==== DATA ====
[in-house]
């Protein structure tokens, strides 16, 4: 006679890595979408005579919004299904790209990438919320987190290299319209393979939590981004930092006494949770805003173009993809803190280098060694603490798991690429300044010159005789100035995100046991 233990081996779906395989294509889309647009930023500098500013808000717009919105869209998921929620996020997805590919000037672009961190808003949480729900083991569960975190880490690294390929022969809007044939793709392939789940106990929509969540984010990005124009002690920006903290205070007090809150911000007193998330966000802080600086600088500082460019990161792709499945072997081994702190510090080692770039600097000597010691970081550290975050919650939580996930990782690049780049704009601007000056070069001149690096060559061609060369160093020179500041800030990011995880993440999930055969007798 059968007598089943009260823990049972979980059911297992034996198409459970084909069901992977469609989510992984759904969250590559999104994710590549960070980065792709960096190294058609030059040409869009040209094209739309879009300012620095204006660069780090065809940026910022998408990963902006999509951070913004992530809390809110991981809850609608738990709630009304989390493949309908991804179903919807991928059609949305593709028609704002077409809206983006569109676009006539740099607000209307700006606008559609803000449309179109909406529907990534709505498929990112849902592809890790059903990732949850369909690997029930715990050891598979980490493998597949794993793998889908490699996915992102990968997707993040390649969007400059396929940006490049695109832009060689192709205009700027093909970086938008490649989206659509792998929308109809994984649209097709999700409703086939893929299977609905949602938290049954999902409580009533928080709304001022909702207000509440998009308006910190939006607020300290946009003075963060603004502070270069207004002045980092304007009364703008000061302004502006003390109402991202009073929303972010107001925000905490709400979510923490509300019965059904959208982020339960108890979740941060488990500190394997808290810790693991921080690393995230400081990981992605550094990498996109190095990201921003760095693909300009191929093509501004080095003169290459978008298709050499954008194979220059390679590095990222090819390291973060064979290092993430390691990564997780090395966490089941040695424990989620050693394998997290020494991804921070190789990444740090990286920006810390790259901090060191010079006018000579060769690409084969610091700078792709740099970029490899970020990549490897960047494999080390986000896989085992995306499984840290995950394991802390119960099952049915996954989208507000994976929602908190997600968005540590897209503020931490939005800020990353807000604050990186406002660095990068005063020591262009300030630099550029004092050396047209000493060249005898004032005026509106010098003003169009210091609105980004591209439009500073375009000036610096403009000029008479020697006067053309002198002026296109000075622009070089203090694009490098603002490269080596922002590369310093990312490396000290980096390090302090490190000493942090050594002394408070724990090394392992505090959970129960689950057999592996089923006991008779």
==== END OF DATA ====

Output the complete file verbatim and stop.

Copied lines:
[in-house]
């Protein structure tokens, strides 16, 4: 006679890595979408005579919004299904790209990438919320987190290299319209393979939590981004930092006494949770805003173009993809803190280098060694603490798991690429300044010159005789100035995100046991 233990081996779906395989294509889309647009930023500098500013808000717009919105869209998921929620996020997805590919000037672009961190808003949480729900083991569960975190880490690294390929022969809007044939793709392939789940106990929509969540984010990005124009002690920006903290205070007090809150911000007193998330966000802080600086600088500082460019990161792709499945072997081994702190510090080692770039600097000597010691970081550290975050919650939580996930990782690049780049704009601007000056070069001149690096060559061609060369160093020179500041800030990011995880993440999930055969007798 059968007598089943009260823990049972979980059911297992034996198409459970084909069901992977469609989510992984759904969250590559999104994710590549960070980065792709960096190294058609030059040409869009040209094209739309879009300012620095204006660069780090065809940026910022998408990963902006999509951070913004992530809390809110991981809850609608738990709630009304989390493949309908991804179903919807991928059609949305593709028609704002077409809206983006569109676009006539740099607000209307700006606008559609803000449309179109909406529907990534709505498929990112849902592809890790059903990732949850369909690997029930715990050891598979980490493998597949794993793998889908490699996915992102990968997707993040390649969007400059396929940006490049695109832009060689192709205009700027093909970086938008490649989206659509792998929308109809994984649209097709999700409703086939893929299977609905949602938290049954999902409580009533928080709304001022909702207000509440998009308006910190939006607020300290946009003075963060603004502070270069207004002045980092304007009364703008000061302004502006003390109402991202009073929303972010107001925000905490709400979510923490509300019965059904959208982020339960108890979740941060488990500190394997808290810790693991921080690393995230400081990981992605550094990498996109190095990201921003760095693909300009191929093509501004080095003169290459978008298709050499954008194979220059390679590095990222090819390291973060064979290092993430390691990564997780090395966490089941040695424990989620050693394998997290020494991804921070190789990444740090990286920006810390790259901090060191010079006018000579060769690409084969610091700078792709740099970029490899970020990549490897960047494999080390986000896989085992995306499984840290995950394991802390119960099952049915996954989208507000994976929602908190997600968005540590897209503020931490939005800020990353807000604050990186406002660095990068005063020591262009300030630099550029004092050396047209000493060249005898004032005026509106010098003003169009210091609105980004591209439009500073375009000036610096403009000029008479020697006067053309002198002026296109000075622009070089203090694009490098603002490269080596922002590369310093990312490396000290980096390090302090490190000493942090050594002394408070724990090394392992505090959970129960689950057999592996089923006991008779």